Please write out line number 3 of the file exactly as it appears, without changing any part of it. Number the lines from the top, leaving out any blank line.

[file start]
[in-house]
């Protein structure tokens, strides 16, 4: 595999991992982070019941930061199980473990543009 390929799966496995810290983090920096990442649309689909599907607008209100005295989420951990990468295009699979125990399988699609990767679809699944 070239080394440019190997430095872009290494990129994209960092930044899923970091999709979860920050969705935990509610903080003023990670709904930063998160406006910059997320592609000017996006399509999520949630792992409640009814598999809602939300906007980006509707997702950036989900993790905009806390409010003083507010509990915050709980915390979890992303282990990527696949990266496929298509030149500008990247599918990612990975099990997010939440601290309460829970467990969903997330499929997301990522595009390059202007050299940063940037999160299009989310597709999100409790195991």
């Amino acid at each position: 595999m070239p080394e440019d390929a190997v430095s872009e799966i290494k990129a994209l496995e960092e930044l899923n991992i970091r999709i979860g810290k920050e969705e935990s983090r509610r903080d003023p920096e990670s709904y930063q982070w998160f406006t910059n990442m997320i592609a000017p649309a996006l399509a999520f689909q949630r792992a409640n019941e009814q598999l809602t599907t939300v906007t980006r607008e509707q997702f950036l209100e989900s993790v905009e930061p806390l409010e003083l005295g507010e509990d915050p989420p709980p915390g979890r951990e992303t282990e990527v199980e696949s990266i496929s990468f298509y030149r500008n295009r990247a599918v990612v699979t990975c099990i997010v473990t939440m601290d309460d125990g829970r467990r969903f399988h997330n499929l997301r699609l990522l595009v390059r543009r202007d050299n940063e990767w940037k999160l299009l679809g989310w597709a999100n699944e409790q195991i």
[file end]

């Amino acid at each position: 595999m070239p080394e440019d390929a190997v430095s872009e799966i290494k990129a994209l496995e960092e930044l899923n991992i970091r999709i979860g810290k920050e969705e935990s983090r509610r903080d003023p920096e990670s709904y930063q982070w998160f406006t910059n990442m997320i592609a000017p649309a996006l399509a999520f689909q949630r792992a409640n019941e009814q598999l809602t599907t939300v906007t980006r607008e509707q997702f950036l209100e989900s993790v905009e930061p806390l409010e003083l005295g507010e509990d915050p989420p709980p915390g979890r951990e992303t282990e990527v199980e696949s990266i496929s990468f298509y030149r500008n295009r990247a599918v990612v699979t990975c099990i997010v473990t939440m601290d309460d125990g829970r467990r969903f399988h997330n499929l997301r699609l990522l595009v390059r543009r202007d050299n940063e990767w940037k999160l299009l679809g989310w597709a999100n699944e409790q195991i």